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Written by Lorna Thackeray of the Gazette staff   

Billings Gazette
March 18, 2001

ImageDesperate farmers, ranchers seek help from rainmaker

As far as Viola Hill is concerned, it comes down to this: Keep praying for rain that doesn’t come, or hire a rainmaker and try to save the family ranch.

“They said, well, we should pray,” she said in an interview from her home in Roundup. “Well, we have prayed and our prayers aren’t being answered”

She and her neighbors in Musselshell and Petroleum counties have been waiting for decent moisture since 1993, the last time she can remember the family ranch halfway between Musselshell and Winnett covered with thick, green grass.

It’s been downhill since.

“Drought, drought, grasshoppers, drought,” she lamented. “If we go through another summer like last summer, we’re going to be out of business.”

Viola Hill remembers the misery of the 1930s and believes the last eight years have been worse. If it continues much longer, there will be no one left in the heart of Montana ’s farm and ranch country still in business, Hill said.

“We just can’t sit and hold our hands and say we’re going to pray,” she said. “It’s got to the point, you’ve got to do something. We just can’t take any chances.”

That’s what drove her to the rainmaker – Matt Ryan, a 48-year-old man from Mount Shasta , California , who many in northeastern Montana believe spared their corner of the state from drought that shriveled and burned the rest of Montana last summer. Most of the region around Glasgow saw an unexpected, and quite exceptional, 3 to 4 inches above average moisture in 2000.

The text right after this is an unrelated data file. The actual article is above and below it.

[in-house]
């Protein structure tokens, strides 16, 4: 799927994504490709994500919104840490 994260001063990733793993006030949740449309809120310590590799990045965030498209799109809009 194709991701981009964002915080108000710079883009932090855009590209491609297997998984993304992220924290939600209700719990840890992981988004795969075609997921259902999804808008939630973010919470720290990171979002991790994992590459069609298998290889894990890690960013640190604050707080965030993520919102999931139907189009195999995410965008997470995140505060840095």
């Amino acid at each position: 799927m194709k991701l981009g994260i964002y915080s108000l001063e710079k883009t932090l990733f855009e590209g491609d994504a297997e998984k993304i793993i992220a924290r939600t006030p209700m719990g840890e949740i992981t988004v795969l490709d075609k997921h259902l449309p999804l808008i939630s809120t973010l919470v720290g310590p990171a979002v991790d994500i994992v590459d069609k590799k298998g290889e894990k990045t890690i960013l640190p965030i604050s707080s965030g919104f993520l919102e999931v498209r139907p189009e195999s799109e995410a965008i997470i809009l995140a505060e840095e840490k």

Hill tracked down Ryan late last month in Shelby , where other despairing northern Montana ranchers had put together $13,000 to bring Ryan to wrest the atmosphere into normal moisture patterns.

“We’ve been in a severe drought since 1985,” said rancher Gary Gollehon of Brady, who sent for Ryan. “The only year we’ve had decent moisture since was in 1993.”

“I guess I’m basically doing this out of desperation,” he said. There are wells, springs, reservoirs and streams up here that nobody can remember being dry before. I’ve got grandkids who want to continue farming and ranching, but they can’t, if it’s continuous drought.”

Gollehon expected to hear skeptics joking abut his decision to bring the rainmaker, but nobody has said a thing, at least not to his face, and many have chipped in to help cover the cost.

Hill said the same is true in Petroleum County , where she had no trouble raising the $10,000 that Ryan asks for his services. They’ve already tried everything else.

Ryan has been in Montana this time for about 30 days working day and night. Although Weather Service reports and snowpack totals don’t reflect large improvements in moisture levels across the state, Hill and Gollehon say they can see and feel the changes.

“We’ve got quite a bit of moisture out on the ranch,” Hill said, adding that most of the surrounding county did too. Gollehon also reported snow in his area, Tuesday – not a lot, but bigger, moister flakes that didn’t evaporate right away.